Other than that, I like the tone of this, the juxtaposition between the humor and the mention of murder. I'd totally read on.

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  4. I love the setting of this opening page--however, I had to read the first paragraph several times, because I didn't know what our main character was doing, where we were, and why she was doing whatever activity. I kind of thought she was painting?

    I definitely agree with everyone that P2 is stronger. Maybe go into more sensory detail, as well, re: what the process of rubbing a headstone is like, for those who haven't done it before!

    I also don't like the phrasing of "my mom's murder anniversary" -- somehow it sounds more flippant than "the anniversary of my mom's murder." Could be the tone you're going for, though.

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  5. I think starting with the tradition of grave rubbing would be awesome!

    I love the atmosphere you get going in these opening paragraphs! Dropping the mothers murder anniversary in there makes me wonder if it’s solved vs unsolved and if we’ll get some mystery in this book! Very intriguing, and I would def read more!

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  6. This screams "mystery" from its first moments-- you're drawn into the eeriness immediately. Lovely. I tried not to look at the other comments but couldn't help it... I have to agree that although the imagery in the first paragraph is beautiful and ethereal, that it feels like exposition as opposed to action, as if it starts in the character's imagination and we are then brought out into the cemetery. I'm not sure that's even a criticism, except I mostly hear agents say they're looking for things to start with action as opposed to description. So maybe find some way to make that creepy imagery show something more active from the get-go? E.g., maybe all it would take would be to hear the scrape of the pencil against the paper before moving to the more poetic grimness of the crumbling stone underneath?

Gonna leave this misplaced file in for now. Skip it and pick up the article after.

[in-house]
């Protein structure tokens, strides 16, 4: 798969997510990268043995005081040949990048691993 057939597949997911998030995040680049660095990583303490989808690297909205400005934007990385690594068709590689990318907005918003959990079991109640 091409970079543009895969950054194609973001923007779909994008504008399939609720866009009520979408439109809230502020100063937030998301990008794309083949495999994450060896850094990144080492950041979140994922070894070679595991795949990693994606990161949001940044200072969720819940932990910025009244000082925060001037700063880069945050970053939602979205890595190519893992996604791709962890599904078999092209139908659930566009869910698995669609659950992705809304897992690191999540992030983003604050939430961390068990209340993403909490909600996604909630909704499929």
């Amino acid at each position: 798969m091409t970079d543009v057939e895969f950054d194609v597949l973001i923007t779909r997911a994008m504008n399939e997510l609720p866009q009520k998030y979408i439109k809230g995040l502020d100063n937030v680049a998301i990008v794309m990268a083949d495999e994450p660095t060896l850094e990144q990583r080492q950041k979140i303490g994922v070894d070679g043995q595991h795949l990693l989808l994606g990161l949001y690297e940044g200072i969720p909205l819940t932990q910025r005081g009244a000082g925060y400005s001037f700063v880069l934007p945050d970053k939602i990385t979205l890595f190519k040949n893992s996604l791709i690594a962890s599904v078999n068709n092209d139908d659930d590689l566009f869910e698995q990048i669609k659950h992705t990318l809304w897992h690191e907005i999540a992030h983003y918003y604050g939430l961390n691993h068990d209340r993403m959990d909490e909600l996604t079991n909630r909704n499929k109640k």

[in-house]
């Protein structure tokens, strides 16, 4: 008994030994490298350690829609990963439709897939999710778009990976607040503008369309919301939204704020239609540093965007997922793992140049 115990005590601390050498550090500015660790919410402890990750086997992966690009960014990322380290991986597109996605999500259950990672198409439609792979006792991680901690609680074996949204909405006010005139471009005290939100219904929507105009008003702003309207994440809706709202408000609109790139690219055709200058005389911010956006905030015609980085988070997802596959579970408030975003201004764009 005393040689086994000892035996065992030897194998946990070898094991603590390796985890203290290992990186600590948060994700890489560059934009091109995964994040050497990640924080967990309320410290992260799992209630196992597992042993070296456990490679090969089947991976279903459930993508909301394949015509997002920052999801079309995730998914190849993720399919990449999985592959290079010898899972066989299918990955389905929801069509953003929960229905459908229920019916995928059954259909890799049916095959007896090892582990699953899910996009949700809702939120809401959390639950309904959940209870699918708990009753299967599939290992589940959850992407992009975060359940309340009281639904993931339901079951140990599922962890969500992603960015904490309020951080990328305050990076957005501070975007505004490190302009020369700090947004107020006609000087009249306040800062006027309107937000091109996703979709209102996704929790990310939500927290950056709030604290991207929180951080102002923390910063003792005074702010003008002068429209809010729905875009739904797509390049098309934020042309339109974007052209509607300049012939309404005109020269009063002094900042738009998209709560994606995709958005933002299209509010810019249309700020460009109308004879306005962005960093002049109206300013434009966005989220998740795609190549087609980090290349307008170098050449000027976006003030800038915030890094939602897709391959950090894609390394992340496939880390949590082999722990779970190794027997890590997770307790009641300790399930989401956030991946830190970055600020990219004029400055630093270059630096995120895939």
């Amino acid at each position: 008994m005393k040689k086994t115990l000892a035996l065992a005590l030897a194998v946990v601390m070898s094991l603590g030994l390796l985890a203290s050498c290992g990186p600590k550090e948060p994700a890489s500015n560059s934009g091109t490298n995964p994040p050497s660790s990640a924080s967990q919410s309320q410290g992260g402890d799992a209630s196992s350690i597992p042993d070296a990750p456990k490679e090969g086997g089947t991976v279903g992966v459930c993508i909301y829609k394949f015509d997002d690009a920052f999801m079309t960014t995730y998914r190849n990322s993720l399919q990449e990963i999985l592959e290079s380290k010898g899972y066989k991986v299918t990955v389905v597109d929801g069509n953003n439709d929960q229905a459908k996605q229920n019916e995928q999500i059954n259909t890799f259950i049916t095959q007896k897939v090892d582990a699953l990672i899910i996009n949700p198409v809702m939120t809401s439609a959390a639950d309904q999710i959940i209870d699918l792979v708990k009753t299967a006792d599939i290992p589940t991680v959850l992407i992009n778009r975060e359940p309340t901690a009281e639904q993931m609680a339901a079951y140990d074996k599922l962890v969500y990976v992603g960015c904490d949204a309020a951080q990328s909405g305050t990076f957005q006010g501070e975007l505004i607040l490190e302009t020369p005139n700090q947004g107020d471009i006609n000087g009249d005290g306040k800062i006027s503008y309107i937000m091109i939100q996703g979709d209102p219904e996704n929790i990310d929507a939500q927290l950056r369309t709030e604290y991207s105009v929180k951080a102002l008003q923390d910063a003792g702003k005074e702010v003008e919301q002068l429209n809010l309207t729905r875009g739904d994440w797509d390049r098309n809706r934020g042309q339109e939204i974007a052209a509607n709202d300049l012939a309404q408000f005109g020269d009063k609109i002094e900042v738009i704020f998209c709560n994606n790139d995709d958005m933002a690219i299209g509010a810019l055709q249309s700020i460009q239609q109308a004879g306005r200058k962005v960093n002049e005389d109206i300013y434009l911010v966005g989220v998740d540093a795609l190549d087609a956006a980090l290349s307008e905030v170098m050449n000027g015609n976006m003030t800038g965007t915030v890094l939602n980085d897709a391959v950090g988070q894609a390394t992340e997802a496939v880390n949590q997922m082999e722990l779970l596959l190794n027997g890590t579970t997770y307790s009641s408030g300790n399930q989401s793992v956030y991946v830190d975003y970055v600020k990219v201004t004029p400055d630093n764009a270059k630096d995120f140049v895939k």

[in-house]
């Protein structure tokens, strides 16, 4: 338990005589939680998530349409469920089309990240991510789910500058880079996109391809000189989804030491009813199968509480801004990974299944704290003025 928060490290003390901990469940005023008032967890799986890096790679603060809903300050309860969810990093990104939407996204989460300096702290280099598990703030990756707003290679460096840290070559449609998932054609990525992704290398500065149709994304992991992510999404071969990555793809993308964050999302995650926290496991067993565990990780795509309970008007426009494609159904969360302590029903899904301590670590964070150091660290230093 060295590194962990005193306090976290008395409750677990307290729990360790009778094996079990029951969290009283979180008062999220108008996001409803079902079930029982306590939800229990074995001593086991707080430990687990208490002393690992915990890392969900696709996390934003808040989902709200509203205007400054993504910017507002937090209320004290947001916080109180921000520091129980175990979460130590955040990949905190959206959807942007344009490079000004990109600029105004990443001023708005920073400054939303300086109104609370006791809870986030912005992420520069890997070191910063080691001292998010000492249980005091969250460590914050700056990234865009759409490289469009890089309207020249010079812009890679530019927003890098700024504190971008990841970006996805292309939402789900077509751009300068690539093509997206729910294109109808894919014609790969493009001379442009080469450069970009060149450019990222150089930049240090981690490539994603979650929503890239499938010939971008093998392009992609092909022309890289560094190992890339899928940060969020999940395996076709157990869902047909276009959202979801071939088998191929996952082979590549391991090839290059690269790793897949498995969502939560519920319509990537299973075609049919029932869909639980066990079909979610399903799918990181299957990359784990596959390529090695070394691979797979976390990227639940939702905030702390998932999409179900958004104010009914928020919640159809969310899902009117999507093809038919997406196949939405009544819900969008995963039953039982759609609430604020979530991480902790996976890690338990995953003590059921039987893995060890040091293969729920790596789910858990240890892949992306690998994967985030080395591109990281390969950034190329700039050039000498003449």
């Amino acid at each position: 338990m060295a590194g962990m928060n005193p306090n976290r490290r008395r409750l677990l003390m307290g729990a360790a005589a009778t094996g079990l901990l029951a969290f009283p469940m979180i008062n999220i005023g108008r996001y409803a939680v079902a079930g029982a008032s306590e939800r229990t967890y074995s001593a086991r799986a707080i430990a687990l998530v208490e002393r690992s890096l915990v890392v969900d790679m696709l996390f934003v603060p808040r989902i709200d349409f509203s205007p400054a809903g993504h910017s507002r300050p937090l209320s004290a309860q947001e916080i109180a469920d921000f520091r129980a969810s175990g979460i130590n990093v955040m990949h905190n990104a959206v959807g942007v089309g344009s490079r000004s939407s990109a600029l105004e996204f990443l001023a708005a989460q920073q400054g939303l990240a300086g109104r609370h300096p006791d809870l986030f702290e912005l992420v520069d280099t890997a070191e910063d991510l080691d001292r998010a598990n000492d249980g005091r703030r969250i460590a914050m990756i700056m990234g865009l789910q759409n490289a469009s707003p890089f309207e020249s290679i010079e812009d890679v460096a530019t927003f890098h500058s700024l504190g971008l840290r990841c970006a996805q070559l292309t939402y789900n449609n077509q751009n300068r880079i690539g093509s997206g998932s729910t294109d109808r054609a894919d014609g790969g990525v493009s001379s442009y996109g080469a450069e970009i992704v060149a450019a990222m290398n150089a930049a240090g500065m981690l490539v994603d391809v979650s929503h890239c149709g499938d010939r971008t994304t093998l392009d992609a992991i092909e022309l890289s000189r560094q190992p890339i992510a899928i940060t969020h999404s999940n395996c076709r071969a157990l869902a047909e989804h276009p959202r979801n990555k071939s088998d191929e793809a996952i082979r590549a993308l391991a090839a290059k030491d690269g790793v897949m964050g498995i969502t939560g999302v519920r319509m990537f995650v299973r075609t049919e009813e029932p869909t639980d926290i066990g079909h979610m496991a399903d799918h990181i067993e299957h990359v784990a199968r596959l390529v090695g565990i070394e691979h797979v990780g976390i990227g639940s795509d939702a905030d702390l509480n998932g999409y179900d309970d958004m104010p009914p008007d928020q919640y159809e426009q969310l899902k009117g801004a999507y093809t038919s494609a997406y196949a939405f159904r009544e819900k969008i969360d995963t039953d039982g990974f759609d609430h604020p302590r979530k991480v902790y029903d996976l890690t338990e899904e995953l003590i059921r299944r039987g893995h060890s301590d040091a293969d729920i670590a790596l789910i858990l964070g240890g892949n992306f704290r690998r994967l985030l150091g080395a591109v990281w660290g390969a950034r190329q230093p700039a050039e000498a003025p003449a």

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  7. I'm getting strong fall, The Raven Boys-kind of vibes from your atmosphere, which I really like! It was kind of hard to get through the first paragraph, especially the first sentence. I feel like it was kind of too long, and maybe too many adjectives, so it made me worry the prose was too purply. I think you would really benefit from switching up the opening paragraph like everyone else suggests, or maybe even scrapping the first. I LOVED the last paragraph. It hooked me for sure!

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  8. No matter how many times I read that first sentence I couldn't figure out what was going on. After reading the others comments, I think I know what their doing, but still not sure.

    I liked the isolated from town behind a big box store description gave me a good visual